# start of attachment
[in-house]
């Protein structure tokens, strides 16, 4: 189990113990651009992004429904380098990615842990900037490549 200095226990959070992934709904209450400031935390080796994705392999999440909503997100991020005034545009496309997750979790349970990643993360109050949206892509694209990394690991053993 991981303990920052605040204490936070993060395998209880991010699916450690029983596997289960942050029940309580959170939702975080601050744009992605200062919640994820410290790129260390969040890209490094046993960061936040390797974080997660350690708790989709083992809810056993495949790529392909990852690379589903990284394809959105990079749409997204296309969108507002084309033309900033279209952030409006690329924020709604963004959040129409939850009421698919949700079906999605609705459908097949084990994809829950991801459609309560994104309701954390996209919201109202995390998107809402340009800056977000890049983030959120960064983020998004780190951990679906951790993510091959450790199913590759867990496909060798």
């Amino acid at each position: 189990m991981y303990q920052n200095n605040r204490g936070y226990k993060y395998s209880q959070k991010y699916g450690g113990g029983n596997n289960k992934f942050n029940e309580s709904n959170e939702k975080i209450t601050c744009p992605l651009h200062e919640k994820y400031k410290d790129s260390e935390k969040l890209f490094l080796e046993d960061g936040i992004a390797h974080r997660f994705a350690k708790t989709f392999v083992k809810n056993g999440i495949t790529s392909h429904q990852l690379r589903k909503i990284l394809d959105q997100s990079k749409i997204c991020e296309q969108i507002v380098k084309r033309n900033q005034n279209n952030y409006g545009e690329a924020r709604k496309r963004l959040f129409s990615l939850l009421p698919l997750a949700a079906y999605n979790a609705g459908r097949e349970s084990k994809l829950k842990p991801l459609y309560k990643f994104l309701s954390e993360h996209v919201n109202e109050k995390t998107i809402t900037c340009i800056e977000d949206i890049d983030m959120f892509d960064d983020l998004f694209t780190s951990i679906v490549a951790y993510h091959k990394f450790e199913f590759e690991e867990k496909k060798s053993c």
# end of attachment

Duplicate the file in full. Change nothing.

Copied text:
[in-house]
């Protein structure tokens, strides 16, 4: 189990113990651009992004429904380098990615842990900037490549 200095226990959070992934709904209450400031935390080796994705392999999440909503997100991020005034545009496309997750979790349970990643993360109050949206892509694209990394690991053993 991981303990920052605040204490936070993060395998209880991010699916450690029983596997289960942050029940309580959170939702975080601050744009992605200062919640994820410290790129260390969040890209490094046993960061936040390797974080997660350690708790989709083992809810056993495949790529392909990852690379589903990284394809959105990079749409997204296309969108507002084309033309900033279209952030409006690329924020709604963004959040129409939850009421698919949700079906999605609705459908097949084990994809829950991801459609309560994104309701954390996209919201109202995390998107809402340009800056977000890049983030959120960064983020998004780190951990679906951790993510091959450790199913590759867990496909060798």
């Amino acid at each position: 189990m991981y303990q920052n200095n605040r204490g936070y226990k993060y395998s209880q959070k991010y699916g450690g113990g029983n596997n289960k992934f942050n029940e309580s709904n959170e939702k975080i209450t601050c744009p992605l651009h200062e919640k994820y400031k410290d790129s260390e935390k969040l890209f490094l080796e046993d960061g936040i992004a390797h974080r997660f994705a350690k708790t989709f392999v083992k809810n056993g999440i495949t790529s392909h429904q990852l690379r589903k909503i990284l394809d959105q997100s990079k749409i997204c991020e296309q969108i507002v380098k084309r033309n900033q005034n279209n952030y409006g545009e690329a924020r709604k496309r963004l959040f129409s990615l939850l009421p698919l997750a949700a079906y999605n979790a609705g459908r097949e349970s084990k994809l829950k842990p991801l459609y309560k990643f994104l309701s954390e993360h996209v919201n109202e109050k995390t998107i809402t900037c340009i800056e977000d949206i890049d983030m959120f892509d960064d983020l998004f694209t780190s951990i679906v490549a951790y993510h091959k990394f450790e199913f590759e690991e867990k496909k060798s053993c």